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Port Seeks Comment on Turning Basins Expansion

On Wednesday, May 10, the United States Army Corps of Engineers (USACE) and the Port of Oakland held a public meeting to present the Revised Draft Integrated Feasibility Report and Environmental Assessment (IFR/EA) for the Oakland Harbor Turning Basins Widening Study.

Alameda Post - a view of the water in Oakland Outer Harbor including shipping equiptment
Oakland Outer Harbor as seen from the Bay Bridge. Photo Ken Der.

The study analyzes the expansion of two turning basins in Oakland Harbor that will allow shipping vessels of up to 1,300 feet in length to maneuver and turn around when entering or exiting the Port of Oakland. Constructed in the early 2000s, the existing basins were designed for 1,100-foot-long vessels and can only accommodate larger vessels (up to a maximum of 1,210 feet) with additional support from tugboats. One turning basin is located in the Oakland Outer Harbor off Maritime Street in Oakland; the other is located in the Oakland Inner Harbor just east of the Main Street Ferry Terminal in the Oakland Estuary.

Alameda Point - a map of the Oakland Seaport and the turning basins
Boundaries of the Oakland Seaport and locations of the two turning basins in the Oakland Outer and Inner Harbors. Image Oakland Harbor Turning Basins Public Meeting May 10, 2023.

According to the study’s lead planner, Jessica McCaffrey, shipping has become more efficient over the last two decades with larger ships transporting greater volumes of cargo that ultimately make fewer visits to the Port of Oakland. McCaffrey explains that these larger vessels encounter difficulties in Oakland Harbor.



“In order to safely navigate the channel, these larger vessels…[have] limits [on] when they can enter and exit…and require additional pilots to guide the ship. This results in delays and idling, not just on larger vessels…but also smaller vessels that are impacted by having to wait while [larger] vessels navigate the channel.”

Alameda Post - a chart that indicates that since 2000, Oakland Port gets fewer visits from vessels, but they are larger on average
Fewer, but much larger shipping vessels are visiting the Port of Oakland annually. Image Oakland Harbor Turning Basins Public Meeting May 10, 2023.

Widening the turning basins would require the removal of up to 2.2 million cubic yards of underwater sediment and repurposing a total of 10 acres of land at Howard Terminal in Oakland and the Continental Terminals Annex property in Alameda. The study proposes using electric dredges to avoid construction-related emissions and reusing dredged sediment to restore approximately 279 acres of wetlands in an effort to boost sea-level rise resiliency.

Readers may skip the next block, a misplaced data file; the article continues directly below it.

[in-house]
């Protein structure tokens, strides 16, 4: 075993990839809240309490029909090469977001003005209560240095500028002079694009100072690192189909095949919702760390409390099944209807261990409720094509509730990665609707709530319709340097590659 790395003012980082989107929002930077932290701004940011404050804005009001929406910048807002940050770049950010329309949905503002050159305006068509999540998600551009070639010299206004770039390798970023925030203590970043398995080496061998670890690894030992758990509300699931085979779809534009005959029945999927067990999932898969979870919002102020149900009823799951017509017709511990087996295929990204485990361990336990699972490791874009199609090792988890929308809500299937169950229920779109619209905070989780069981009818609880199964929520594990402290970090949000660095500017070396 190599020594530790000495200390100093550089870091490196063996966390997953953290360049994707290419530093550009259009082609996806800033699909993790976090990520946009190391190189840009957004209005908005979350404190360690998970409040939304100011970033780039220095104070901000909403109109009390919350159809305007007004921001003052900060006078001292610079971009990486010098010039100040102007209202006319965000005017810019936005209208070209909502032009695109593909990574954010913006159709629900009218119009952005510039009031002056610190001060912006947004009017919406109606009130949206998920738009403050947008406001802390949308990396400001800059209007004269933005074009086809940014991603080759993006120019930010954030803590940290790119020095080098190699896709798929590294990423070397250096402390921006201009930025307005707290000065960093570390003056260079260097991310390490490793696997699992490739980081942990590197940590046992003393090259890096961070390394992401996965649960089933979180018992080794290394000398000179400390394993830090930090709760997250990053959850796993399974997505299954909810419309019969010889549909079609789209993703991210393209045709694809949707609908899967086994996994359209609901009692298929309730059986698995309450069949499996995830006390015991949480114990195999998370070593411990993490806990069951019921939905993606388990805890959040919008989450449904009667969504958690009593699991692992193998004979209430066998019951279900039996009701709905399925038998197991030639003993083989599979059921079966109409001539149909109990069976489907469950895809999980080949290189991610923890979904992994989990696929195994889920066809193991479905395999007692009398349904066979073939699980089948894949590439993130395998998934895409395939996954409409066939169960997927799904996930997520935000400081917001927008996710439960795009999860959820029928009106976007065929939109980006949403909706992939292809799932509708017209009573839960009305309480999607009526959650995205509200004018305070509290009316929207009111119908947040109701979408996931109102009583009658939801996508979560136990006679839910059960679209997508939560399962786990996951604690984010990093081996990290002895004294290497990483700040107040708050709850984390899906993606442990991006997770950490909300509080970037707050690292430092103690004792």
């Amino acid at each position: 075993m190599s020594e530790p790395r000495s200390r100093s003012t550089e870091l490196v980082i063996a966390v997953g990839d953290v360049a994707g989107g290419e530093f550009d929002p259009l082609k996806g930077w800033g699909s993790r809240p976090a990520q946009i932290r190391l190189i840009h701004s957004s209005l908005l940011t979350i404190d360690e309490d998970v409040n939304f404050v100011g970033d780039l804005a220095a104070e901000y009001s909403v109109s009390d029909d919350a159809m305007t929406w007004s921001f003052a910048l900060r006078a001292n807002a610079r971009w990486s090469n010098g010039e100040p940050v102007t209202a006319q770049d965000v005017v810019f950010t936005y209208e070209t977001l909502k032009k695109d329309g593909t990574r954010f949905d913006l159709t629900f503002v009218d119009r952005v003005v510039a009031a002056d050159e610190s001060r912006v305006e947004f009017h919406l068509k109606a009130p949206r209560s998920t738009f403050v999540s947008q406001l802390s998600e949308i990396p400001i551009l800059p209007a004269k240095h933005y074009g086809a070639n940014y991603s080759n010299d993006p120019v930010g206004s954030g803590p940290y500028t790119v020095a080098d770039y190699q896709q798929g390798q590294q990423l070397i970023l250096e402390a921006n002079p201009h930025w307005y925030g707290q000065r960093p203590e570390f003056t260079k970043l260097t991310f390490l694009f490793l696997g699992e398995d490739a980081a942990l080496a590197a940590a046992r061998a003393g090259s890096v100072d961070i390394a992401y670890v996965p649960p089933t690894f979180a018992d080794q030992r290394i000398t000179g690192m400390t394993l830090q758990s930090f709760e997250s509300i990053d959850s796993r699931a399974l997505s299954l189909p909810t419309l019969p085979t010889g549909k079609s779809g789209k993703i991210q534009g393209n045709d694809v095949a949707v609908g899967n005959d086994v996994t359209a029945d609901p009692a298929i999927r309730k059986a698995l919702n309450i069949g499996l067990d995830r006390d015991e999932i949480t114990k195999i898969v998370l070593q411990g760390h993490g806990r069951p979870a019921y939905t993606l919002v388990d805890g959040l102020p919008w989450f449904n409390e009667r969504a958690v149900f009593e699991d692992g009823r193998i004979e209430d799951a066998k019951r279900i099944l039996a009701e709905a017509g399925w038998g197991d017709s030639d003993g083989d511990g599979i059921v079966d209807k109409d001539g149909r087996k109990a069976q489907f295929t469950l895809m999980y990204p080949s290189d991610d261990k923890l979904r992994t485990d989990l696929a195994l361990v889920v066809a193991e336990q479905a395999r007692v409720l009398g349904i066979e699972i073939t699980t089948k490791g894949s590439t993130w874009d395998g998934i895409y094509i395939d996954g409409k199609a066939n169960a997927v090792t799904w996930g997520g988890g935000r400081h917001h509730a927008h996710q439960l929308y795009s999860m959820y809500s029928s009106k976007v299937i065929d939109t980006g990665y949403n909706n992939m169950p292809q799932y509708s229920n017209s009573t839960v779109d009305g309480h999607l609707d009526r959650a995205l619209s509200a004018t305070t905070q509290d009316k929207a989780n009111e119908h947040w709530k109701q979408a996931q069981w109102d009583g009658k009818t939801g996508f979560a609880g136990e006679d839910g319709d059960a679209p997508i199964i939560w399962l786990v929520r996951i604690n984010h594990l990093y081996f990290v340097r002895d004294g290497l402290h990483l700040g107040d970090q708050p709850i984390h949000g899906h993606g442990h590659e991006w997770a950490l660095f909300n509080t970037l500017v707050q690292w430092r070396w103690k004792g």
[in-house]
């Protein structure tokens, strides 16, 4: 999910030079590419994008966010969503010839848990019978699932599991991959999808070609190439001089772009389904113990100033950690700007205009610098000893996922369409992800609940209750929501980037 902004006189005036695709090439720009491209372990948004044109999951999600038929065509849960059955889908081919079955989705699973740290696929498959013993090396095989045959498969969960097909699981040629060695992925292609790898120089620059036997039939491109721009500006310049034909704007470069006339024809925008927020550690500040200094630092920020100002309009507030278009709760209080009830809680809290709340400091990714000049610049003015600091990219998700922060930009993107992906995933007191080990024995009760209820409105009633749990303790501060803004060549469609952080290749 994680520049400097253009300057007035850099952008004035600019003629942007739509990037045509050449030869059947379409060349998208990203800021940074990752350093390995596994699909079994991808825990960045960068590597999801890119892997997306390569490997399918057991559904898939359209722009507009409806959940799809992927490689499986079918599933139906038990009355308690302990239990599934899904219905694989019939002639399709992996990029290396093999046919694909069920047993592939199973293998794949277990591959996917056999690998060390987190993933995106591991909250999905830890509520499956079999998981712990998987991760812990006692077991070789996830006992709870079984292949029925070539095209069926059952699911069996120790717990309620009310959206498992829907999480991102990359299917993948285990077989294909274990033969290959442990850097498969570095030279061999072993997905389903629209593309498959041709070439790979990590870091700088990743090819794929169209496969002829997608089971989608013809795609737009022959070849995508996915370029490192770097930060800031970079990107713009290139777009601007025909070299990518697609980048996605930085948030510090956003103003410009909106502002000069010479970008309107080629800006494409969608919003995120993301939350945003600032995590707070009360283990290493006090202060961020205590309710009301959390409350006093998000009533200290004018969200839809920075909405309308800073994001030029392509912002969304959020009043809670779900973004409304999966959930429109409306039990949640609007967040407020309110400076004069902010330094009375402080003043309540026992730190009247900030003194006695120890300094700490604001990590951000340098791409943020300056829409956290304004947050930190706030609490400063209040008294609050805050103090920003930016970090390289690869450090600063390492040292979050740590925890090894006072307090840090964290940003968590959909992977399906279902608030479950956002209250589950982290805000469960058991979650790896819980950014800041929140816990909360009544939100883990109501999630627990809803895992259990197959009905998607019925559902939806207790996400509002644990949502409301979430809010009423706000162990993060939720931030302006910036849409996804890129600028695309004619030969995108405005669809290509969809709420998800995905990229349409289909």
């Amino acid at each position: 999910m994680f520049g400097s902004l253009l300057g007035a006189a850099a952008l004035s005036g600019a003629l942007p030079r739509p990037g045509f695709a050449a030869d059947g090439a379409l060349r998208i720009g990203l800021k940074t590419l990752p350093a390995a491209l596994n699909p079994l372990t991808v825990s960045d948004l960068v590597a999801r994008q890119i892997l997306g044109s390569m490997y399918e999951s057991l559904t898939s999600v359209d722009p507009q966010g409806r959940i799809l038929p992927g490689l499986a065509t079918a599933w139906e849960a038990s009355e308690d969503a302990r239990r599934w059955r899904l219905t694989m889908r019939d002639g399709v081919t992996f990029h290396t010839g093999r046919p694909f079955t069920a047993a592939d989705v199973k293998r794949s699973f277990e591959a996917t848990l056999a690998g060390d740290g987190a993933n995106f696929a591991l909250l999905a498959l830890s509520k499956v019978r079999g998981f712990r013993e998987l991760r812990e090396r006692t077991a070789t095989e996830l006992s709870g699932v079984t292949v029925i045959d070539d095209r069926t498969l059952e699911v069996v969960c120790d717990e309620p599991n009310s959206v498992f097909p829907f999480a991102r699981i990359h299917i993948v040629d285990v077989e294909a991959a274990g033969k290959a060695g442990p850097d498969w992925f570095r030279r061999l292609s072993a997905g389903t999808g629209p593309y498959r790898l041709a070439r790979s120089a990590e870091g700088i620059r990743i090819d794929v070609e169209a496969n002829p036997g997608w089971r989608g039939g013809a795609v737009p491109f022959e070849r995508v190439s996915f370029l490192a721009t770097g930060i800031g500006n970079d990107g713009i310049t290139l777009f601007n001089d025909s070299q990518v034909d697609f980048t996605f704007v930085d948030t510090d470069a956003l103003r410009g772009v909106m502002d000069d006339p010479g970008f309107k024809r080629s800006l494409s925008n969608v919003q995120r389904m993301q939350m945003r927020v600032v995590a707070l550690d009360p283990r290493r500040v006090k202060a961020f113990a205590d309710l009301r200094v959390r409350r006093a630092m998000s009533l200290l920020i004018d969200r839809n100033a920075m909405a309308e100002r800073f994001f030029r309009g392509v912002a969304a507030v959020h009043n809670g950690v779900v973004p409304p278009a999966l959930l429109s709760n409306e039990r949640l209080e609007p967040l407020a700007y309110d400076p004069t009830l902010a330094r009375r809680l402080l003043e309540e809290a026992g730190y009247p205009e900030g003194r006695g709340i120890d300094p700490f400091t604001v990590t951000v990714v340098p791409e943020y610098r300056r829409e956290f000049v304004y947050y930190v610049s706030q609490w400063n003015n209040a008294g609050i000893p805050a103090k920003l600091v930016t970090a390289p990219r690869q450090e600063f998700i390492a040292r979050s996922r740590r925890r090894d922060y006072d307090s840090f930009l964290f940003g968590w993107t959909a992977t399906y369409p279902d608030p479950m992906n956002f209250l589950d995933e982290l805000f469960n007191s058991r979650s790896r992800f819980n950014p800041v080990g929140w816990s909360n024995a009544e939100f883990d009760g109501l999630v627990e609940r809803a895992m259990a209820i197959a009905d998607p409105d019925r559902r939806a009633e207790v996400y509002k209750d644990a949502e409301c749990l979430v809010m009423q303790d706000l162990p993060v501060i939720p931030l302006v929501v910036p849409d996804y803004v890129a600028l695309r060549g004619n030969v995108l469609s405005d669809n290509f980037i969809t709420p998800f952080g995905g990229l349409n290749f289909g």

Alameda Post - maps of the two turning basins in Oakland Harbor with the proposed larger footprint overlayed
The latest footprints of the proposed turning basins. Image Oakland Harbor Turning Basins Public Meeting May 10, 2023.

Many of the public commenters at the meeting were nearby industry professionals who voiced support for the study. Susan from SSA Terminal described the potential project as “essential for the economic growth of the Port,” in agreement with other speakers, who noted that more efficient, enhanced shipping operations would help the Port remain competitive with other ports along the West Coast. Some also urged that the Port of Oakland regain control of Howard Terminal for maritime purposes, noting the impending departure of the Oakland A’s.

However, other commenters expressed concern that widening the turning basins could lead to an induced demand of larger vessels within Oakland Harbor. In response, USACE Environmental Manager Eric Joliffe clarified that the proposed changes are intended to alleviate inefficiencies resulting from existing demand and that Port growth is independent of the turning basins.

Since the Oakland Harbor is a federal channel, USACE and the Port of Oakland will seek Congressional approval for the proposed project, tentatively expected by 2024. Construction is expected to begin in 2027 and last three years, through 2029. Public comments are being accepted through June 16 on the revised Draft IFR/EA report, which refines several elements of the first Draft IFR/EA released in December 2021. Changes include updated footprints of the widened turning basins, revisions on impacts to cultural resources and wildlife, and discussion of numerous other environmental considerations resulting from project construction and implementation.

Video of the public meeting is available online. The full feasibility study report and project details can be found on the USACE website. Written comments may be emailed to Eric Jolliffe at [email protected] or mailed to Eric Jolliffe, Environmental Manager, San Francisco District, US Army Corps of Engineers, 450 Golden Gate Ave., 4th Floor, San Francisco, CA 94102.

Ken Der is a contributing writer for the Alameda Post. Contact him via [email protected]. His writing is collected at AlamedaPost.com/Ken-Der.

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